Why do we need to convert binary numbers into hexadecimal, octal and decimal?

Computer reads binary. Now my question is, what is the use of hexadecimal, octal and decimal? Do Computers understand or can read hexadecimal, octal and decimal? This question remains a mystery for me. Why memory locations use hexadecimal, it should be in binary right? Or is it because it is a binary and by time we read its memory location, the computer converts its memory location from binary into hexadecimal for us to make it readable?

• The popular computers use binary, but you can also build computers that use other numbering system like decimal – adrianN Jun 12 '16 at 13:08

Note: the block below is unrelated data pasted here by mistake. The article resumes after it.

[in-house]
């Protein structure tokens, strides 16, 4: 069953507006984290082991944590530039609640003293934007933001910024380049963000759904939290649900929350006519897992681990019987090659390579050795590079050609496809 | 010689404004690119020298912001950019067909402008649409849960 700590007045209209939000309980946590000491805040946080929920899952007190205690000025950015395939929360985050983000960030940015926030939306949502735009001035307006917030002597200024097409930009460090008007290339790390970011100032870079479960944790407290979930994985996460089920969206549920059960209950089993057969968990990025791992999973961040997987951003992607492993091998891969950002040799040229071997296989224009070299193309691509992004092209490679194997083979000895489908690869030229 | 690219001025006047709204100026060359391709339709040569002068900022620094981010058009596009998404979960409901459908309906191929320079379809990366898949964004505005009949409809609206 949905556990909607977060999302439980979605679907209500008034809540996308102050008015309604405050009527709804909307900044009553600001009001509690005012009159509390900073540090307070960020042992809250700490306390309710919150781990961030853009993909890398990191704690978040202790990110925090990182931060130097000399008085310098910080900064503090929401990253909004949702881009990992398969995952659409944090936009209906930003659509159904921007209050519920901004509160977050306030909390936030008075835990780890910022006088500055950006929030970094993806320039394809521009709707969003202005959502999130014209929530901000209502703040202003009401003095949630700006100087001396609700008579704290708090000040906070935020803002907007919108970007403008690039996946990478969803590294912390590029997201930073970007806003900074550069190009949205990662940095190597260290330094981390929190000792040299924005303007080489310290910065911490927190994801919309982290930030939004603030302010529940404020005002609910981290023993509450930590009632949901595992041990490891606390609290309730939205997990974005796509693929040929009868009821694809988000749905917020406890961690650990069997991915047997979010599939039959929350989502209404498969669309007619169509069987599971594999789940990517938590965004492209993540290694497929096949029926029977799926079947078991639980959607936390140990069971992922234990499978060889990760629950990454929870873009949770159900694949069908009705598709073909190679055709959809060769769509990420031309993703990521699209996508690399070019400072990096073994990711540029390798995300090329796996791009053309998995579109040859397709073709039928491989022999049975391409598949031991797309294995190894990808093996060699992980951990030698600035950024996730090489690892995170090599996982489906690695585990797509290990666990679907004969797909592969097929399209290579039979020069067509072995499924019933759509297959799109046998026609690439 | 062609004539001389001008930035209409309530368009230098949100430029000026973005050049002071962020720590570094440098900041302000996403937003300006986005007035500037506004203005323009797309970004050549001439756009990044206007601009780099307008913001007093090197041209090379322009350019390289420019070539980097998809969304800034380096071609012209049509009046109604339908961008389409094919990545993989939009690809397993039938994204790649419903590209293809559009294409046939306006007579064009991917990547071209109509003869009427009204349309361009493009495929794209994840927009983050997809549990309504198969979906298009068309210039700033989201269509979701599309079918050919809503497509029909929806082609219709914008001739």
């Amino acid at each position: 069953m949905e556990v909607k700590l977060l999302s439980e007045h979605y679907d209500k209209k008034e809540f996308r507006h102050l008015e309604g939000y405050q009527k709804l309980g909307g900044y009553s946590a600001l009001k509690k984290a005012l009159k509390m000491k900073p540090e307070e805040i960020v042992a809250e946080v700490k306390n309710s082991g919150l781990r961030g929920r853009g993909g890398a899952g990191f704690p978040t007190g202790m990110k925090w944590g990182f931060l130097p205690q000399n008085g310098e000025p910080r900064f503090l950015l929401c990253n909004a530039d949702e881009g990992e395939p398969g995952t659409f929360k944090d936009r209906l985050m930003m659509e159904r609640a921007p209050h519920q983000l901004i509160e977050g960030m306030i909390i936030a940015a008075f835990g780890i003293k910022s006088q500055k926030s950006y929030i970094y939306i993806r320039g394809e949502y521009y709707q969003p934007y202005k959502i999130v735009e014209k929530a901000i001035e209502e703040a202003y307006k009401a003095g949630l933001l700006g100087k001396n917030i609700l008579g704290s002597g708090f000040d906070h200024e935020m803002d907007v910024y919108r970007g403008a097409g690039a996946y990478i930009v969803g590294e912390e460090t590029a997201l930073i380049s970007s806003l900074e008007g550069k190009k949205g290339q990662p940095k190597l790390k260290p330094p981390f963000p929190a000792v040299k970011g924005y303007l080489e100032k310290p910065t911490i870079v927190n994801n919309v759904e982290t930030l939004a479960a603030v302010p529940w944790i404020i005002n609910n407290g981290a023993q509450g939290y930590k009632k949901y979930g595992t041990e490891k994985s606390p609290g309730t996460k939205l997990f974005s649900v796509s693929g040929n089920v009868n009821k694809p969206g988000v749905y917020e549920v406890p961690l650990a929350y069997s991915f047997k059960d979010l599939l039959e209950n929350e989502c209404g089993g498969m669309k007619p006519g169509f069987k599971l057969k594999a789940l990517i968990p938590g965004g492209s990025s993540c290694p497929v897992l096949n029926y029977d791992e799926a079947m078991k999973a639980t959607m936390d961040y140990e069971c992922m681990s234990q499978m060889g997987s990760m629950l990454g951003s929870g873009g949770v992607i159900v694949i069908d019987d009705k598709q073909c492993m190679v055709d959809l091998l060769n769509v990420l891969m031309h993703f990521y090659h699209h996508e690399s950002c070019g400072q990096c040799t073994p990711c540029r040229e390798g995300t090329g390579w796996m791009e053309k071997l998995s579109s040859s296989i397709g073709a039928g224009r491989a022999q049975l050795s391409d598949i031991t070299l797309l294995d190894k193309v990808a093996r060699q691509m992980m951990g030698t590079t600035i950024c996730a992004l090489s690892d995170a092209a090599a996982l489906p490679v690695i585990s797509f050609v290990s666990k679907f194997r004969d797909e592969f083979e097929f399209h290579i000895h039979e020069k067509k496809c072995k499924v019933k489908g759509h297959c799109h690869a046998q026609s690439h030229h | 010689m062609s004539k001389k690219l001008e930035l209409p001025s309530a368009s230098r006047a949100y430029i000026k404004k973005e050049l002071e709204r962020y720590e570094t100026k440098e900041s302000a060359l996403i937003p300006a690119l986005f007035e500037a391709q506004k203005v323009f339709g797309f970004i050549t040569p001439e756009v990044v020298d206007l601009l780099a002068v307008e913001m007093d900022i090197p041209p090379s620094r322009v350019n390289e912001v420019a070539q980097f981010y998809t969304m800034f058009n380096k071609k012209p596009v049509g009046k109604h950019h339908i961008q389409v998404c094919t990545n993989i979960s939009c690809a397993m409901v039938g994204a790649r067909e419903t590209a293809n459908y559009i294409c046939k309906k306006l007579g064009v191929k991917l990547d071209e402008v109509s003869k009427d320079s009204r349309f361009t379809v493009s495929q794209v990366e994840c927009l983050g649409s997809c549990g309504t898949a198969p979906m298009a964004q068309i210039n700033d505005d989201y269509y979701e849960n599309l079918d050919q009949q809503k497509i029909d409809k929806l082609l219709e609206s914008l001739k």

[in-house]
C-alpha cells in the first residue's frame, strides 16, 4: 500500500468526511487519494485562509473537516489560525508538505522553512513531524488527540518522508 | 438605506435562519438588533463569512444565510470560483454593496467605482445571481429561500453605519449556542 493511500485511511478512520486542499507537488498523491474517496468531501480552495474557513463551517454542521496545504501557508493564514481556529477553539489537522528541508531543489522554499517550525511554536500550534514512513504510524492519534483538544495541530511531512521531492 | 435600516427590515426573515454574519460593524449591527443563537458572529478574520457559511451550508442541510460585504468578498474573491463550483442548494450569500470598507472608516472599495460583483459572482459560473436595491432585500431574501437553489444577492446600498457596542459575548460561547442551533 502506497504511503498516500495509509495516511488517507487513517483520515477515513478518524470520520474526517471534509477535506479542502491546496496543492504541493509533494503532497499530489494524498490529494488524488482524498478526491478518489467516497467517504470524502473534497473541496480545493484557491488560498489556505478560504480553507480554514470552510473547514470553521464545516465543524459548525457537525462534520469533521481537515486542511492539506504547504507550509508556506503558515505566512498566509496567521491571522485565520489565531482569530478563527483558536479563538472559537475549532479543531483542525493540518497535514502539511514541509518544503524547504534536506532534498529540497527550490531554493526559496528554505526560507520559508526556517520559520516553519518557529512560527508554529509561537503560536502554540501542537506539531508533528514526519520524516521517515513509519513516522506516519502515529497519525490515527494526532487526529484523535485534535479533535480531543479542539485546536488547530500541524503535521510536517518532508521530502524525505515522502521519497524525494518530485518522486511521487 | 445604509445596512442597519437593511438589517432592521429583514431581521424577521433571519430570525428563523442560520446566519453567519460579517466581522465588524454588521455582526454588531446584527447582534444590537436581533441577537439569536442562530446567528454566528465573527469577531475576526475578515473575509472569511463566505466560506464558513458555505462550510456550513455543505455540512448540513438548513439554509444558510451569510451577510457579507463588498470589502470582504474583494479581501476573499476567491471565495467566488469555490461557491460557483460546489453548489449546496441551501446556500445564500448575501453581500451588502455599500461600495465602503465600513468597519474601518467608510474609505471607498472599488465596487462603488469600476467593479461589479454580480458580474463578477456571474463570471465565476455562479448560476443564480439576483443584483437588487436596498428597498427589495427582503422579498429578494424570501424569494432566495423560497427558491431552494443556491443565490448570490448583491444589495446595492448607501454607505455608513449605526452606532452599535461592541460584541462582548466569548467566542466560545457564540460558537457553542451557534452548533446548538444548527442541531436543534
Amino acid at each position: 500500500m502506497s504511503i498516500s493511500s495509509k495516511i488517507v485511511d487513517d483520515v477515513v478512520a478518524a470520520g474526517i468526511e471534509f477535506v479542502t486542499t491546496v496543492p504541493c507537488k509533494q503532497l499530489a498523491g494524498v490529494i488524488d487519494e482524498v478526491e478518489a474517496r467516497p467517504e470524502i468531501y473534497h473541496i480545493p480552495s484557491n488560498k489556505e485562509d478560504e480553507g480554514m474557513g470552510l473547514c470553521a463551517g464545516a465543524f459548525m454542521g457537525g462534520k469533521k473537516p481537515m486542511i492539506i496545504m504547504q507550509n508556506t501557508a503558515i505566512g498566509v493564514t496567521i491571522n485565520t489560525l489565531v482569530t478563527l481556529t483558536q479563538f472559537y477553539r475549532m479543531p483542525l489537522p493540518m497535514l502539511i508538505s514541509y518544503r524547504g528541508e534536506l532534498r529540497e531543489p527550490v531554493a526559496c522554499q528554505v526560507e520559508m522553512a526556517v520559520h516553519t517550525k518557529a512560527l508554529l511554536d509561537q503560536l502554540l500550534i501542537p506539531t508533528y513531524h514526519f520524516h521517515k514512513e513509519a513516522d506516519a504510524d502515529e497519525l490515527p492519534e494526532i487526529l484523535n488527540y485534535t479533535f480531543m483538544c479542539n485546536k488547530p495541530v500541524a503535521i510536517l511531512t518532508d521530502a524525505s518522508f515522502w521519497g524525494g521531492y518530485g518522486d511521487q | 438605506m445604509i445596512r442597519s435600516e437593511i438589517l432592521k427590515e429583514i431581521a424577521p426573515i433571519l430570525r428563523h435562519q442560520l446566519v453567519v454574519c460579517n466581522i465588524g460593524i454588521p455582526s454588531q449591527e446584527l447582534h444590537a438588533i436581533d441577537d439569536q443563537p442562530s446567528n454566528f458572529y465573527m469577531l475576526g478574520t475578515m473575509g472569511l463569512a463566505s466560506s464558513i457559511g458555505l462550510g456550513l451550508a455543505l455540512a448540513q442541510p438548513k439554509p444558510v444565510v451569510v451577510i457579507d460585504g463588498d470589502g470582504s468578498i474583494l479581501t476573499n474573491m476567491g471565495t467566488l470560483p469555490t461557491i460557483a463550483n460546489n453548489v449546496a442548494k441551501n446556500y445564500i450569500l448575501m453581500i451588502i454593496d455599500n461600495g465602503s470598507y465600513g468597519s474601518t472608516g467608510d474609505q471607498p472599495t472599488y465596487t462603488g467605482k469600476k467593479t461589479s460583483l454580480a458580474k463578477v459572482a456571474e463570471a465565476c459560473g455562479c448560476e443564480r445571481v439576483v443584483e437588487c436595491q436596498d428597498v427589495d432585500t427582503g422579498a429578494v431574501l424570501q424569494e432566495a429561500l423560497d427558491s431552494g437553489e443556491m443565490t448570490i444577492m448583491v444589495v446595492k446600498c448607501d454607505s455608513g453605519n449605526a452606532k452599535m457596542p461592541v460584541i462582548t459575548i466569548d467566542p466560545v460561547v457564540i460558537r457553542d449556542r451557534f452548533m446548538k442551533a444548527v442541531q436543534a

Note that for a hexadecimal number, for example $7FC3$, in order to convert it to binary we need only take each hex digit and convert it to binary. Each hex digit (0-F) needs 4 binary digits to represent. $$7_{16} = (0111)_{2}$$ $$F_{16} = (1111)_{2}$$ $$C_{16} = (1100)_{2}$$ $$3_{16} = (0011)_{2}$$ This also works the other way round so its much easier for big binary numbers (that appear in memory addresses) to convert them into hex and manipulate them with this representations. If it was to convert them to decimal it would require more work (computing the corresponding polynomial) than this almost trivial algorithm.